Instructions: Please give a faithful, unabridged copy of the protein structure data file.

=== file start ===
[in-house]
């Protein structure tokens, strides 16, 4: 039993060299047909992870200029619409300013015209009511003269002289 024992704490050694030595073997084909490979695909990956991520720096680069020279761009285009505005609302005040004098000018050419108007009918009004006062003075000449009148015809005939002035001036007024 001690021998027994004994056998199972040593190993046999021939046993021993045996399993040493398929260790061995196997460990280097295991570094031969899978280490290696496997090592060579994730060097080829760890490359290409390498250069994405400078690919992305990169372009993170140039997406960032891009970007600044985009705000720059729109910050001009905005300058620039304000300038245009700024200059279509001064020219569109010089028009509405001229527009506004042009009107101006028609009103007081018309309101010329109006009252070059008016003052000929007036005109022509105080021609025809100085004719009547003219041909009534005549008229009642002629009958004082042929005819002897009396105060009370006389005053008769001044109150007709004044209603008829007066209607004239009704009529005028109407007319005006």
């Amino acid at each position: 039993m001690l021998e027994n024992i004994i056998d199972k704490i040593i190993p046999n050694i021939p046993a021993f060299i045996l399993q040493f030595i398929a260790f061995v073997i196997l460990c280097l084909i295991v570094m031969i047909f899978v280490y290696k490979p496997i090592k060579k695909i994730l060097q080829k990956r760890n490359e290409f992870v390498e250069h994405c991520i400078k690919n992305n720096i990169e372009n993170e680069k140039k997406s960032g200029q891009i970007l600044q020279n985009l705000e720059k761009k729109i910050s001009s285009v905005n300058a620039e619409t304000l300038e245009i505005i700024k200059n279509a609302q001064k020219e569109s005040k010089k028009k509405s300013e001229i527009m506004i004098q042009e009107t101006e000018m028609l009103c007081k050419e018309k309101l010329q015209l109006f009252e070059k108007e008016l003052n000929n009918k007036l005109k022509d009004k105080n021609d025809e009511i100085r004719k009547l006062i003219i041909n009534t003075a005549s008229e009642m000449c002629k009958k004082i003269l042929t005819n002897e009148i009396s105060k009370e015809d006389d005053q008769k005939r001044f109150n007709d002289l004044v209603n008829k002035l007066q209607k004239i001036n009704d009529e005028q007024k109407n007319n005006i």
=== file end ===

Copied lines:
[in-house]
């Protein structure tokens, strides 16, 4: 039993060299047909992870200029619409300013015209009511003269002289 024992704490050694030595073997084909490979695909990956991520720096680069020279761009285009505005609302005040004098000018050419108007009918009004006062003075000449009148015809005939002035001036007024 001690021998027994004994056998199972040593190993046999021939046993021993045996399993040493398929260790061995196997460990280097295991570094031969899978280490290696496997090592060579994730060097080829760890490359290409390498250069994405400078690919992305990169372009993170140039997406960032891009970007600044985009705000720059729109910050001009905005300058620039304000300038245009700024200059279509001064020219569109010089028009509405001229527009506004042009009107101006028609009103007081018309309101010329109006009252070059008016003052000929007036005109022509105080021609025809100085004719009547003219041909009534005549008229009642002629009958004082042929005819002897009396105060009370006389005053008769001044109150007709004044209603008829007066209607004239009704009529005028109407007319005006």
């Amino acid at each position: 039993m001690l021998e027994n024992i004994i056998d199972k704490i040593i190993p046999n050694i021939p046993a021993f060299i045996l399993q040493f030595i398929a260790f061995v073997i196997l460990c280097l084909i295991v570094m031969i047909f899978v280490y290696k490979p496997i090592k060579k695909i994730l060097q080829k990956r760890n490359e290409f992870v390498e250069h994405c991520i400078k690919n992305n720096i990169e372009n993170e680069k140039k997406s960032g200029q891009i970007l600044q020279n985009l705000e720059k761009k729109i910050s001009s285009v905005n300058a620039e619409t304000l300038e245009i505005i700024k200059n279509a609302q001064k020219e569109s005040k010089k028009k509405s300013e001229i527009m506004i004098q042009e009107t101006e000018m028609l009103c007081k050419e018309k309101l010329q015209l109006f009252e070059k108007e008016l003052n000929n009918k007036l005109k022509d009004k105080n021609d025809e009511i100085r004719k009547l006062i003219i041909n009534t003075a005549s008229e009642m000449c002629k009958k004082i003269l042929t005819n002897e009148i009396s105060k009370e015809d006389d005053q008769k005939r001044f109150n007709d002289l004044v209603n008829k002035l007066q209607k004239i001036n009704d009529e005028q007024k109407n007319n005006i």